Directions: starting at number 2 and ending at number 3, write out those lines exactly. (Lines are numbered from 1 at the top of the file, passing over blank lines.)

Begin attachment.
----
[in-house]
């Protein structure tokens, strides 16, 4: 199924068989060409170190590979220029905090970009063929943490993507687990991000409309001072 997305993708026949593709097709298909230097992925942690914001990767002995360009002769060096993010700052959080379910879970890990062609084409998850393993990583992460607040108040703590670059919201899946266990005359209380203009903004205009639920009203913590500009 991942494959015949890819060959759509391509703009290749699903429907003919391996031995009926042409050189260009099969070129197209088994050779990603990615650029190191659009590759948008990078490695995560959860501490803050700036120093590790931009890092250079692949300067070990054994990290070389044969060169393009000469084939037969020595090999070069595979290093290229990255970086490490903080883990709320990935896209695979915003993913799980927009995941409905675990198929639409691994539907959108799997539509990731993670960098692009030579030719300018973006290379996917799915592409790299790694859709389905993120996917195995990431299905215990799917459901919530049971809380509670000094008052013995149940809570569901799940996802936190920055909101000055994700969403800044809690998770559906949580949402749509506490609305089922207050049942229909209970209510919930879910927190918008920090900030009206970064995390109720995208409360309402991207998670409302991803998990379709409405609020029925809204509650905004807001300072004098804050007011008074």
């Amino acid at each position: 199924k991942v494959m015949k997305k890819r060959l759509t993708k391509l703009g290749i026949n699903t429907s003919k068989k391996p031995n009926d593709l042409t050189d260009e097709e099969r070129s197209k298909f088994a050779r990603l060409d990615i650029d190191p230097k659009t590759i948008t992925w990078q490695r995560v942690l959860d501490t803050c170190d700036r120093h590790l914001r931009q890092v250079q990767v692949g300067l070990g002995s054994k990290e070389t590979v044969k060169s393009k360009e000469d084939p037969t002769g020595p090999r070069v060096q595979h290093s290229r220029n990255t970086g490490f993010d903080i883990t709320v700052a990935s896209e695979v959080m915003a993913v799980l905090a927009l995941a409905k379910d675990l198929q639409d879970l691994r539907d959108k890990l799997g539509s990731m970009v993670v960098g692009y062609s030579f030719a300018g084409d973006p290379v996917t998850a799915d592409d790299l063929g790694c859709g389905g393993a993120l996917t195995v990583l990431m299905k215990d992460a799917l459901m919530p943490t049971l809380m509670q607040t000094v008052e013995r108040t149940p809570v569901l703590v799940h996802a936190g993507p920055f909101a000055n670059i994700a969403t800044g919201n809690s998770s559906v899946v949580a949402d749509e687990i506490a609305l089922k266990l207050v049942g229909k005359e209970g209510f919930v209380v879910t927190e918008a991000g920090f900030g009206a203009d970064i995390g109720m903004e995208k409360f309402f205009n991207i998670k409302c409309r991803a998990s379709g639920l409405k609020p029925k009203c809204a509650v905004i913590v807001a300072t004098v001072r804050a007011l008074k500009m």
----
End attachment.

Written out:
């Protein structure tokens, strides 16, 4: 199924068989060409170190590979220029905090970009063929943490993507687990991000409309001072 997305993708026949593709097709298909230097992925942690914001990767002995360009002769060096993010700052959080379910879970890990062609084409998850393993990583992460607040108040703590670059919201899946266990005359209380203009903004205009639920009203913590500009 991942494959015949890819060959759509391509703009290749699903429907003919391996031995009926042409050189260009099969070129197209088994050779990603990615650029190191659009590759948008990078490695995560959860501490803050700036120093590790931009890092250079692949300067070990054994990290070389044969060169393009000469084939037969020595090999070069595979290093290229990255970086490490903080883990709320990935896209695979915003993913799980927009995941409905675990198929639409691994539907959108799997539509990731993670960098692009030579030719300018973006290379996917799915592409790299790694859709389905993120996917195995990431299905215990799917459901919530049971809380509670000094008052013995149940809570569901799940996802936190920055909101000055994700969403800044809690998770559906949580949402749509506490609305089922207050049942229909209970209510919930879910927190918008920090900030009206970064995390109720995208409360309402991207998670409302991803998990379709409405609020029925809204509650905004807001300072004098804050007011008074």
């Amino acid at each position: 199924k991942v494959m015949k997305k890819r060959l759509t993708k391509l703009g290749i026949n699903t429907s003919k068989k391996p031995n009926d593709l042409t050189d260009e097709e099969r070129s197209k298909f088994a050779r990603l060409d990615i650029d190191p230097k659009t590759i948008t992925w990078q490695r995560v942690l959860d501490t803050c170190d700036r120093h590790l914001r931009q890092v250079q990767v692949g300067l070990g002995s054994k990290e070389t590979v044969k060169s393009k360009e000469d084939p037969t002769g020595p090999r070069v060096q595979h290093s290229r220029n990255t970086g490490f993010d903080i883990t709320v700052a990935s896209e695979v959080m915003a993913v799980l905090a927009l995941a409905k379910d675990l198929q639409d879970l691994r539907d959108k890990l799997g539509s990731m970009v993670v960098g692009y062609s030579f030719a300018g084409d973006p290379v996917t998850a799915d592409d790299l063929g790694c859709g389905g393993a993120l996917t195995v990583l990431m299905k215990d992460a799917l459901m919530p943490t049971l809380m509670q607040t000094v008052e013995r108040t149940p809570v569901l703590v799940h996802a936190g993507p920055f909101a000055n670059i994700a969403t800044g919201n809690s998770s559906v899946v949580a949402d749509e687990i506490a609305l089922k266990l207050v049942g229909k005359e209970g209510f919930v209380v879910t927190e918008a991000g920090f900030g009206a203009d970064i995390g109720m903004e995208k409360f309402f205009n991207i998670k409302c409309r991803a998990s379709g639920l409405k609020p029925k009203c809204a509650v905004i913590v807001a300072t004098v001072r804050a007011l008074k500009m």